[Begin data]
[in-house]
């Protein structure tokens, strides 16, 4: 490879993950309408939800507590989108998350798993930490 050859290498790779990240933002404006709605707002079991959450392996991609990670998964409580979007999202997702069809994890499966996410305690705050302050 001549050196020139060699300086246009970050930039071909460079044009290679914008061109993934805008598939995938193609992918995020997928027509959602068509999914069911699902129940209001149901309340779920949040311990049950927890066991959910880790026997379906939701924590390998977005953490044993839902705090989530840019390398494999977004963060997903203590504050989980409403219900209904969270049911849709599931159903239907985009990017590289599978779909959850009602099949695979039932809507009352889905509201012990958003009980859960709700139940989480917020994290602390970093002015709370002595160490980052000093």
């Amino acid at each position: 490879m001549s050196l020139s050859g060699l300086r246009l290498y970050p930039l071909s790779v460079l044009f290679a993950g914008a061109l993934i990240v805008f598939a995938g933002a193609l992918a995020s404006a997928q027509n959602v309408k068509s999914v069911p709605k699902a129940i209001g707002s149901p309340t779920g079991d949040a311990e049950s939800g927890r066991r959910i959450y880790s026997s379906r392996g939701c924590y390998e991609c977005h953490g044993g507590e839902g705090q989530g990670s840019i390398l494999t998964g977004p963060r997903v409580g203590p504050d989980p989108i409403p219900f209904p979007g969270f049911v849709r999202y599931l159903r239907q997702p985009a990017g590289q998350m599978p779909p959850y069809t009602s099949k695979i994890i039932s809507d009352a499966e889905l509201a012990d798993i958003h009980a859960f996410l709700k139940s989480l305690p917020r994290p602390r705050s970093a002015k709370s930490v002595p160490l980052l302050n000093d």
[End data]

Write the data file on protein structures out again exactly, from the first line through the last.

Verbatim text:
[in-house]
């Protein structure tokens, strides 16, 4: 490879993950309408939800507590989108998350798993930490 050859290498790779990240933002404006709605707002079991959450392996991609990670998964409580979007999202997702069809994890499966996410305690705050302050 001549050196020139060699300086246009970050930039071909460079044009290679914008061109993934805008598939995938193609992918995020997928027509959602068509999914069911699902129940209001149901309340779920949040311990049950927890066991959910880790026997379906939701924590390998977005953490044993839902705090989530840019390398494999977004963060997903203590504050989980409403219900209904969270049911849709599931159903239907985009990017590289599978779909959850009602099949695979039932809507009352889905509201012990958003009980859960709700139940989480917020994290602390970093002015709370002595160490980052000093």
């Amino acid at each position: 490879m001549s050196l020139s050859g060699l300086r246009l290498y970050p930039l071909s790779v460079l044009f290679a993950g914008a061109l993934i990240v805008f598939a995938g933002a193609l992918a995020s404006a997928q027509n959602v309408k068509s999914v069911p709605k699902a129940i209001g707002s149901p309340t779920g079991d949040a311990e049950s939800g927890r066991r959910i959450y880790s026997s379906r392996g939701c924590y390998e991609c977005h953490g044993g507590e839902g705090q989530g990670s840019i390398l494999t998964g977004p963060r997903v409580g203590p504050d989980p989108i409403p219900f209904p979007g969270f049911v849709r999202y599931l159903r239907q997702p985009a990017g590289q998350m599978p779909p959850y069809t009602s099949k695979i994890i039932s809507d009352a499966e889905l509201a012990d798993i958003h009980a859960f996410l709700k139940s989480l305690p917020r994290p602390r705050s970093a002015k709370s930490v002595p160490l980052l302050n000093d």